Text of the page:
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Westlake Legal Group > Posts tagged "gas tax"

California gas tax makes state’s gas $1 more per gallon than the national average

Westlake Legal Group California-gas California gas tax makes state’s gas $1 more per gallon than the national average The Blog gasoline gas tax California

A new gas tax went into effect in California today which helped make California’s gas cost $1 more per gallon than the national average. From CNBC:

California’s already-high gas prices jumped up again on July 1, with a new 5.6 cents per gallon gasoline tax hike.

The increase brings the average price per gallon in California for regular gasoline to a national high of $3.755 per gallon, according to the American Automobile Association, more than a dollar a gallon more than the national average of $2.717 per gallon.

The hike takes California’s total statewide gas tax up to 47.3 cents per gallon, according to the state’s Department of Tax and Fee administration.

That doesn’t include local sales tax which is around 2% plus a federal gas tax of 18 cents. Also, those are the prices for regular gas. Premium costs an average of 25 cents more per gallon, making it just over $4 in California on average.

The new gas tax was put in place two years ago to raise $5.2 billion for road repairs in the state. Last year there was an attempt to repeal the tax but it didn’t pass.

I happen to have a friend who is leaving California for good this week. I spent part of the day Sunday visiting with him and saying goodbye. He sold his townhouse near the beach and will be moving to Florida where his new home is bigger, newer, and costs about 1/3 what his current home in CA just sold for.

My friend made a pitch that I should also consider leaving the state at some point. He pointed out that in addition to the more reasonable cost of real estate, Florida doesn’t have a state income tax. Also, the cost of electricity is substantially less than it is in California. That’s especially important for him because he owns an electric car. Just by moving he’ll wind up saving a considerable amount of money. He compared what is happening here to the old story about how to boil a frog, i.e. you keep turning the heat up slowly so the frog doesn’t jump out.

That’s pretty much what’s happening here in this one-party state. The cost of everything keeps going up but always a little at a time. Today it will be up 5.6 cents per gallon. Here’s an LA area news report on the increase:

The post California gas tax makes state’s gas $1 more per gallon than the national average appeared first on Hot Air.

Westlake Legal Group California-gas-300x159 California gas tax makes state’s gas $1 more per gallon than the national average The Blog gasoline gas tax California  Real Estate, and Personal Injury Lawyers. Contact us at: https://westlakelegal.com 

Chris Collins (R): Here’s an idea. Let’s double the gas tax and airline fees

Westlake Legal Group chris-collins-r-heres-an-idea-lets-double-the-gas-tax-and-airline-fees Chris Collins (R): Here’s an idea. Let’s double the gas tax and airline fees The Blog tax hikes stimulus Infrastructure gas tax Chris Collins

Westlake Legal Group collins Chris Collins (R): Here’s an idea. Let’s double the gas tax and airline fees The Blog tax hikes stimulus Infrastructure gas tax Chris Collins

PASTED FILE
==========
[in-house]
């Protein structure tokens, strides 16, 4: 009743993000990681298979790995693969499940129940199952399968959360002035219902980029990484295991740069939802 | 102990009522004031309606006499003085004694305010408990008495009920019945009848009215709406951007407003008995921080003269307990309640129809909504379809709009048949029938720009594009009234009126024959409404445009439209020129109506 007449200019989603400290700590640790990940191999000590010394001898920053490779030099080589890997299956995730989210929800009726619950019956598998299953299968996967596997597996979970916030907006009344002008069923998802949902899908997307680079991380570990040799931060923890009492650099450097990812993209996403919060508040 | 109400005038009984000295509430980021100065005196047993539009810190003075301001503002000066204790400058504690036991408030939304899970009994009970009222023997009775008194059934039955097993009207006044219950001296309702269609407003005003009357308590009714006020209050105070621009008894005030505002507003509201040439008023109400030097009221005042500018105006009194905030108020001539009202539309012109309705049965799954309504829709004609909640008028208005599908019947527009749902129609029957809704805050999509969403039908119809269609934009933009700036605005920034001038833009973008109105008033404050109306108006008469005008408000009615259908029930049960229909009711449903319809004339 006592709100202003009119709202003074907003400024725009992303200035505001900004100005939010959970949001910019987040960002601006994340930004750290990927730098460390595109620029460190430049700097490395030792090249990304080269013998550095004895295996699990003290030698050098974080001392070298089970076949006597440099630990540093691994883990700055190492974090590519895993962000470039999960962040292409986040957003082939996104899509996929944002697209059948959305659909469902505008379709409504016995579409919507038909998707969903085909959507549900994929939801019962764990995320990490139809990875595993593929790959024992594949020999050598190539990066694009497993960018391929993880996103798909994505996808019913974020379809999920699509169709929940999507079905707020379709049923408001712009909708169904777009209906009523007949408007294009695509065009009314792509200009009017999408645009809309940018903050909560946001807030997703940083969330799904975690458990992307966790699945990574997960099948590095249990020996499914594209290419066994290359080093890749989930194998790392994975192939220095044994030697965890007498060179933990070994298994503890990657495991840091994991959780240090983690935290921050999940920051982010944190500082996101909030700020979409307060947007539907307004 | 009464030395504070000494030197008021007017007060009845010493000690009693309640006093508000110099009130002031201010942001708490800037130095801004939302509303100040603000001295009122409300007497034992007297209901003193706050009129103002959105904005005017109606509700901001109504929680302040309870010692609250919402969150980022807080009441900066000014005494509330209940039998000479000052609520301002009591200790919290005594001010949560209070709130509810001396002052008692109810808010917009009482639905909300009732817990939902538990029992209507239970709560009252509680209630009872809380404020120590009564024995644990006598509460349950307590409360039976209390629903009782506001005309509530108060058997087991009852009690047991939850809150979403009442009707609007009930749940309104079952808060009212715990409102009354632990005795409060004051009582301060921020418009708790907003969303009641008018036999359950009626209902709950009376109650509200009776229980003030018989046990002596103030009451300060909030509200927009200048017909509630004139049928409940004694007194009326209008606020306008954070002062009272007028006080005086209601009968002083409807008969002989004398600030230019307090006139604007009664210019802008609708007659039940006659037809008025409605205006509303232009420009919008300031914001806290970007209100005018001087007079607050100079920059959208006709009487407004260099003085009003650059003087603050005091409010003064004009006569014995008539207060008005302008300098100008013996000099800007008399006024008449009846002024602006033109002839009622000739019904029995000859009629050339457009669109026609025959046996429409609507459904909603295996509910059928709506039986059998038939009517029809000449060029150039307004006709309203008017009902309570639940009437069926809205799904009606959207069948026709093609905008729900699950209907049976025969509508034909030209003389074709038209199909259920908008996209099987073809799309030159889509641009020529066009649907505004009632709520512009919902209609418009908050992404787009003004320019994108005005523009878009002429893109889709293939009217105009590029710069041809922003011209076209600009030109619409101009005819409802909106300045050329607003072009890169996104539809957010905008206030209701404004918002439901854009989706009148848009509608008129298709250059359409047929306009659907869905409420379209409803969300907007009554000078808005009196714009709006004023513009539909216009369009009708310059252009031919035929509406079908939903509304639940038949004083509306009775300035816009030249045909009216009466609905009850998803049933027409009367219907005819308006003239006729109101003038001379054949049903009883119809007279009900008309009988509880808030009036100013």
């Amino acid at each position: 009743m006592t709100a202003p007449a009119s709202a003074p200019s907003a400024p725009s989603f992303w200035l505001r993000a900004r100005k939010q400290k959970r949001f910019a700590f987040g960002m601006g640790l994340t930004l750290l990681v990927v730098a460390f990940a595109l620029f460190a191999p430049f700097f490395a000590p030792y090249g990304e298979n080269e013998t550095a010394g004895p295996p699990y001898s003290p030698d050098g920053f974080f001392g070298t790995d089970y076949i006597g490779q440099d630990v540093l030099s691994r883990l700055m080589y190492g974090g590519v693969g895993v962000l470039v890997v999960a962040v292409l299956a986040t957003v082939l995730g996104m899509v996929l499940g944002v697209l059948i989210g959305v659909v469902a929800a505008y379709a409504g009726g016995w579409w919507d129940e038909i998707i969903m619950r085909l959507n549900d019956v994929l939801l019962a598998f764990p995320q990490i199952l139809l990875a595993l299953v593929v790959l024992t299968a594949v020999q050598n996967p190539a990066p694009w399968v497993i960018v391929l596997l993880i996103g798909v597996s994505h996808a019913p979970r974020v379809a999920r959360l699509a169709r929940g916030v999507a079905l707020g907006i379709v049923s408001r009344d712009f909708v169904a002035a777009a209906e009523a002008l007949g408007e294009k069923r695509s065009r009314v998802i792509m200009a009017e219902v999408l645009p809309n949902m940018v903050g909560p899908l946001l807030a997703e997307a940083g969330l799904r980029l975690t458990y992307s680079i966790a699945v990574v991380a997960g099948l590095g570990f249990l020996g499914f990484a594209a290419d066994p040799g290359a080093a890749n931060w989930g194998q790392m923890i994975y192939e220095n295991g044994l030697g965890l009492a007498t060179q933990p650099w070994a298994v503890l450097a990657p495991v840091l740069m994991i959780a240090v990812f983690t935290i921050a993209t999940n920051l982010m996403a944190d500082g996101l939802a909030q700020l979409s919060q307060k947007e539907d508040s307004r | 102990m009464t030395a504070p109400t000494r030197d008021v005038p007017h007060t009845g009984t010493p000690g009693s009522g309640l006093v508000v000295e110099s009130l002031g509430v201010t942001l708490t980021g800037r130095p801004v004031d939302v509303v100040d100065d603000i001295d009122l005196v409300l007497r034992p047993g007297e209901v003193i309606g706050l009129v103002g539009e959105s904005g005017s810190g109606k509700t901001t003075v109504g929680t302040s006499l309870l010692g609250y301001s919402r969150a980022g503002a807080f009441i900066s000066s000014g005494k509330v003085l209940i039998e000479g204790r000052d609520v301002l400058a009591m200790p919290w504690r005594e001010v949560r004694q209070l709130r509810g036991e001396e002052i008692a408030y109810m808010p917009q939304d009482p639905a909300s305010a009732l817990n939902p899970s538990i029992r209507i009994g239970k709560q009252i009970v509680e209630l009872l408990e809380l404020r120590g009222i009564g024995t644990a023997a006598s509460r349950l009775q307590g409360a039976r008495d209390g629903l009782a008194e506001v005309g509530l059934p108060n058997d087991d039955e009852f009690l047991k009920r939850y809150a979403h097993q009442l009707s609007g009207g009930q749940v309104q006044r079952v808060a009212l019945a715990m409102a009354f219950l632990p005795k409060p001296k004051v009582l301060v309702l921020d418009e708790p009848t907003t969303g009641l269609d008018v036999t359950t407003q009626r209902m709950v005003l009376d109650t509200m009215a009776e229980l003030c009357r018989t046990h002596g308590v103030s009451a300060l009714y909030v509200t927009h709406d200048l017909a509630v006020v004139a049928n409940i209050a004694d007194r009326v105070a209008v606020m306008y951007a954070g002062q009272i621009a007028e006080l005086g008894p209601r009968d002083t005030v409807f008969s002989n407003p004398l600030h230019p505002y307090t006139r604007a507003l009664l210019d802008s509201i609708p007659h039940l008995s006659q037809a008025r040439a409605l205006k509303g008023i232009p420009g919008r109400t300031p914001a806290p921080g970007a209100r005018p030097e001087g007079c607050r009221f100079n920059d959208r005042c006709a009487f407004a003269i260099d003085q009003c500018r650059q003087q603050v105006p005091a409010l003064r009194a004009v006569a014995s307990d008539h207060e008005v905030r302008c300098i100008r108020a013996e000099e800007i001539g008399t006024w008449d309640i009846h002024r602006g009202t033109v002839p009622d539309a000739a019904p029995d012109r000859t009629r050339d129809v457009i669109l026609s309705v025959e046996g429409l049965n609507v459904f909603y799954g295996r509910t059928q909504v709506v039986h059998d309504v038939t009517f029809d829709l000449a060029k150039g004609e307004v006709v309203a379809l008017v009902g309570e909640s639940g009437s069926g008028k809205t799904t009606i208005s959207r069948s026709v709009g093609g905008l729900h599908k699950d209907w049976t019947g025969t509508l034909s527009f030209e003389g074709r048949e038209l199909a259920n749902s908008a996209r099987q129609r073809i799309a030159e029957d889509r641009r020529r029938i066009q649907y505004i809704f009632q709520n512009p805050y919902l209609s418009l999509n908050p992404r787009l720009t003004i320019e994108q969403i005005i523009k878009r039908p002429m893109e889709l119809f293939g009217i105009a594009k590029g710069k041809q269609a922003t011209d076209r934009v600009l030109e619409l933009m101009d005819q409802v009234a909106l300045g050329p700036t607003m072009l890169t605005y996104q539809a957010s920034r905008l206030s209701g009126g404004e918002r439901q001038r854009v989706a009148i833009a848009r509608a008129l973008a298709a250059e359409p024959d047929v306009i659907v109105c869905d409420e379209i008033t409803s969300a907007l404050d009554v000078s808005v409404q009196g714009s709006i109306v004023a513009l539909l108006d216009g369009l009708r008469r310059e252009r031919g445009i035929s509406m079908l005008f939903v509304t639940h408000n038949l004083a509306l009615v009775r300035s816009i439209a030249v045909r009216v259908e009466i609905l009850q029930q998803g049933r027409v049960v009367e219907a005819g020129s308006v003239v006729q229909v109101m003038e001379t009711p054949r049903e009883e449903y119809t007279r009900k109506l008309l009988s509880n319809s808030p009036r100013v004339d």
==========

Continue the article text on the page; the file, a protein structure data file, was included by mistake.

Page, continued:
So the President is shopping around the idea of a massive infrastructure bill. In fact, if you were following him on Twitter this morning he was talking it up once again.

Just one to two trillion, eh? Easy come, easy go, I suppose. But how do we plan on paying for this massive investment? Never fear. New York Congressman Chris Collins (R) took time out from preparing for his insider trading trial to offer a suggestion. We’ll just double the gas tax and let all of the little people pay for it! (The Hill)

A Trump ally on Capitol Hill is calling for the doubling of the federal gas tax and airline fees in order to pay for the $2 trillion infrastructure package being negotiated by President Trump and Democratic leaders.

Rep. Chris Collins (R-N.Y.) is urging Congress to double the 18.4-cents-per-gallon gasoline tax, which has not been raised in more than a quarter century. He also wants to double the existing fee that airline passengers pay per flight.

“I not only support increasing the gas tax; I support doubling it. I support doubling the airline passenger fee from $4.50 to $8 or $9. Those are user fees. I won’t even call it a tax,” Collins told The Hill in an interview after Trump and Democratic leaders agreed Tuesday to try to fund a $2 trillion bill to improve the nation’s crumbling roads, bridges and other infrastructure.

Look, I understand the need for some infrastructure improvements. The need certainly exists, particularly when it comes to interstate bridge inspections and repairs or smartening up our nation’s power grid. Those are big projects and they require a lot of funding. But even if the President has an “ally” in Chris Collins, that’s not the sort of friend he needs whispering in his ear right now.

It’s bad enough that spending has been out of control under this administration every bit as much as during Obama’s tenure, if not more. The fact that we didn’t manage to work some serious spending cuts into the package when the tax cuts went through remains a burr under the conservative saddle. But if we’re going to keep spending like a sailor during Fleet Week and your only idea as to how to pay for it is to raise taxes, precisely how is the GOP different from the Democrats at that point? A tax and spend policy smells just as odious by any other name.